Following on from the development of marine fishkeeping in the relatively sterile environment of the fish-only aquarium, the “reef-style” aquarium made its appearance some years ago. By today it would appear that most home marine aquariums incorporate at least some invertebrates into the décor. Quite often the inclusion of such décor pieces is the prime objective of the aquarium, with any added fish featuring as secondary attractions. A lot of thought is required as to how the miniature coral reef is to be constructed within the confines of a home aquarium. In nature, inverts will fight one another with stinging cells on extended polyp “arms”. In this way they are able to reserve their space on the reef without being squeezed out by an expanding adjacent colony. If this type of invertebrate animal is set beside another natural “enemy” too closely in the aquarium, they will engage in combat to the detriment and eventual destruction of one or both.
Sessile inverts, like corals, sponges, tunicates etc, are often the natural diet of many reef fish, so it would be disastrous to introduce such species of fish into a home reef aquarium. Similarly some of the mobile invertebrates, like crabs, shrimps, shellfish, worms, etc are eagerly relished as tasty morsels by some fish species, and must also be considered when the fish are being assembled for inclusion. Suitable rocks will usually be chosen to form a base on which the “reef” may be constructed.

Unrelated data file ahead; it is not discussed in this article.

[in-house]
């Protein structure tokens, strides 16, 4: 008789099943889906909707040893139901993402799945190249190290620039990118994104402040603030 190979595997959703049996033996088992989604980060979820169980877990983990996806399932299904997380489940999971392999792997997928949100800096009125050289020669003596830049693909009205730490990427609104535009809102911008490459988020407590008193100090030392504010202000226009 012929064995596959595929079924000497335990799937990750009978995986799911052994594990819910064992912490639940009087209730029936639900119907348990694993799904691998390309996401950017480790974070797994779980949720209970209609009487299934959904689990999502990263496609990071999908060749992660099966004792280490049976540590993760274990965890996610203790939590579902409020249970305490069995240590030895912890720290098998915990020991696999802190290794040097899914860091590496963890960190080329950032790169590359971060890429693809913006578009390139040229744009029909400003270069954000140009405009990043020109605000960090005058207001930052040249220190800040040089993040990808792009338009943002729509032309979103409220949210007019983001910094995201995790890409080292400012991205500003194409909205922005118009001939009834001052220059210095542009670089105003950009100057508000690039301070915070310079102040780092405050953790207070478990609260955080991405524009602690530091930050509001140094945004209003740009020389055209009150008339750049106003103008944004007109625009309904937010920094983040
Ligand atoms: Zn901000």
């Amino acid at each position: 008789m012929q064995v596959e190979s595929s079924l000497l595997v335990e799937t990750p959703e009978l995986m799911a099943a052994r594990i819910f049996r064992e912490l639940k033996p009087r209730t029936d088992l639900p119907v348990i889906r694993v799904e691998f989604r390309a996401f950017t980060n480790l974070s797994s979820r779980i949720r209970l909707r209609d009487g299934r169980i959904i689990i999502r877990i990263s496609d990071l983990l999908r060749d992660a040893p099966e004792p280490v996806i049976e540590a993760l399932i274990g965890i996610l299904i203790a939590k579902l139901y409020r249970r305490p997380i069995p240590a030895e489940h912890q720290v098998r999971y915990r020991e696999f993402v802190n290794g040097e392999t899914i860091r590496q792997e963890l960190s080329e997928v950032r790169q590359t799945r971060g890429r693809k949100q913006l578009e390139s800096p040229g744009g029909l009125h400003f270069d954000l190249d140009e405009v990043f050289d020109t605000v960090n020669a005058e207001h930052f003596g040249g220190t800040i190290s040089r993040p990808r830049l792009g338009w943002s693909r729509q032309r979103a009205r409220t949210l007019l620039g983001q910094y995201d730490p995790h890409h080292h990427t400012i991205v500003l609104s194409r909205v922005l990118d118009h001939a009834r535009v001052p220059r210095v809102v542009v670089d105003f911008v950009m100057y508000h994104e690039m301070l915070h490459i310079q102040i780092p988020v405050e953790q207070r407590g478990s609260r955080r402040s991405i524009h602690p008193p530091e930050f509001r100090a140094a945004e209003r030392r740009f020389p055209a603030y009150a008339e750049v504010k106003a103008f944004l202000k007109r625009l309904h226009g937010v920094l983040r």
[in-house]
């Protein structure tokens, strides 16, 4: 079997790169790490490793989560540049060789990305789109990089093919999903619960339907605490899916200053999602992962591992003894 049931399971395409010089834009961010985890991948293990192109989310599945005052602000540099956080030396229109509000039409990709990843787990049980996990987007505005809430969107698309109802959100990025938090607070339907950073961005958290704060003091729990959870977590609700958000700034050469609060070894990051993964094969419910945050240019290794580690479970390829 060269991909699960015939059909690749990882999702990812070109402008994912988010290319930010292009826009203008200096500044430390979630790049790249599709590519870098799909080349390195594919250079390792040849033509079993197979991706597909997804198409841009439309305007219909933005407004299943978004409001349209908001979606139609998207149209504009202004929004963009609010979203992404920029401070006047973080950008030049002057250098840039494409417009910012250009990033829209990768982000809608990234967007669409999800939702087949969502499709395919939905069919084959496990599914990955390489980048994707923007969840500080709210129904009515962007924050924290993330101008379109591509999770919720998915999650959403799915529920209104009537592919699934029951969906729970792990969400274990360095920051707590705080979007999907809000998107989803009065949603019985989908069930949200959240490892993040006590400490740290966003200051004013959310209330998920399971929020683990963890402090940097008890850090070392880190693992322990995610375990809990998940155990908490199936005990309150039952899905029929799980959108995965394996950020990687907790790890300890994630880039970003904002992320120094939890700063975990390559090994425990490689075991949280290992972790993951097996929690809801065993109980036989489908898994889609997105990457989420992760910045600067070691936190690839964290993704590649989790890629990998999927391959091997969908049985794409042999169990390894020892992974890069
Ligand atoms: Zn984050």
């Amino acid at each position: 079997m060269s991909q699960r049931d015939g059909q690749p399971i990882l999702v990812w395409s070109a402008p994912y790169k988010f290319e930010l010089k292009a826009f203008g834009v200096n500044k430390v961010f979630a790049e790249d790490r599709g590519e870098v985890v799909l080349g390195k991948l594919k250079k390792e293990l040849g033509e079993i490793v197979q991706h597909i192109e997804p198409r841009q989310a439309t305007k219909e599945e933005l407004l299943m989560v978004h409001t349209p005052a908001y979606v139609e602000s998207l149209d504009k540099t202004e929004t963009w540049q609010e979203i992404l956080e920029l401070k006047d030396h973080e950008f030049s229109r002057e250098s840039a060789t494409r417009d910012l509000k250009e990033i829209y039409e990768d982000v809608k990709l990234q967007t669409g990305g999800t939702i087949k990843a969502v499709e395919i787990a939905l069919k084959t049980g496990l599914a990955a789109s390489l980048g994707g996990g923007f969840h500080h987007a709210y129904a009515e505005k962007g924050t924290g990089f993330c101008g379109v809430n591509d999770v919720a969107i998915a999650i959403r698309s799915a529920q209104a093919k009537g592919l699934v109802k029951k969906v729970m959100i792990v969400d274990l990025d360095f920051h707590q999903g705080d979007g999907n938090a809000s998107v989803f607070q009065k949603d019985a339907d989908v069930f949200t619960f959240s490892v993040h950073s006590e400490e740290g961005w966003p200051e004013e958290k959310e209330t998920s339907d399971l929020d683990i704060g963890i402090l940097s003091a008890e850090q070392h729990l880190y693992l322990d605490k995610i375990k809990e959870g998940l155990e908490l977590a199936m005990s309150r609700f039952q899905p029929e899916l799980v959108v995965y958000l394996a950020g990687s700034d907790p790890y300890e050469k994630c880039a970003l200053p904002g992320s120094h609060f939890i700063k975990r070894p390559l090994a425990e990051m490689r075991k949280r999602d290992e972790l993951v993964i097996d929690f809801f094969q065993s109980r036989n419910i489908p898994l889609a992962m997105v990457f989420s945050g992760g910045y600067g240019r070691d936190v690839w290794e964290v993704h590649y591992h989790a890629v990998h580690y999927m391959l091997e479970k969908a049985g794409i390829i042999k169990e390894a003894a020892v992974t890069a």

Like the “fish-only” marine aquarium the reef tank requires excellent filtration, and something along the lines of what has been described in the text of our “Marine fish-only” page will be needed. The lighting is a more important consideration, as it will play a big part in the success or otherwise of the sessile invertebrate pieces. Most hard corals and anemones need to have strong lighting to support their life processes and LEDs are one recommended type to have over the reef aquarium for maximum effect. A bank of high intensity output fluorescent tubes provides an alternative lighting set-up. However, not all the inverts will appreciate being exposed to the full glare of such lighting, as in nature they favour overhangs, rocky niches, and the more shaded areas of the reef away from direct sunlight, and should be placed accordingly with thought in the reef aquarium.
As with any marine aquarium the water quality is of paramount importance, and regular part-water changes are vital to the success of the reef tank. Special watch must be kept for any signs of deterioration of the sessile invert pieces, as they will pollute the water quickly and to a serious extent if allowed to remain and die in the heated seawater. Maintaining the essential perfect water chemistry while addressing the feeding needs of the population within the aquarium, demands a careful balancing technique which careful trial and error will perfect. Most corals, sponges, tunicates, and other sessile invertebrate animals feed by filtering the water and removing suspended nutrients from it. When applying liquidised foods for this purpose it will be necessary to reduce or turn off the filtration for a short time to give the inverts a chance to gather in the particles before the filters do. Shrimps and tiny crabs will scavenge the nooks and crannies inaccessible to the fish, but their intake will be quite restricted, and it is not practical to rely on these tiny creatures to clear up gross overfeeding.
The need to mature the filtering system of a reef aquarium thoroughly and with care, cannot be over-emphasised. Please check out our “Marine aquarium – fish only” page for more information about setting up a marine aquarium, or better still visit the shop for advice and guidance.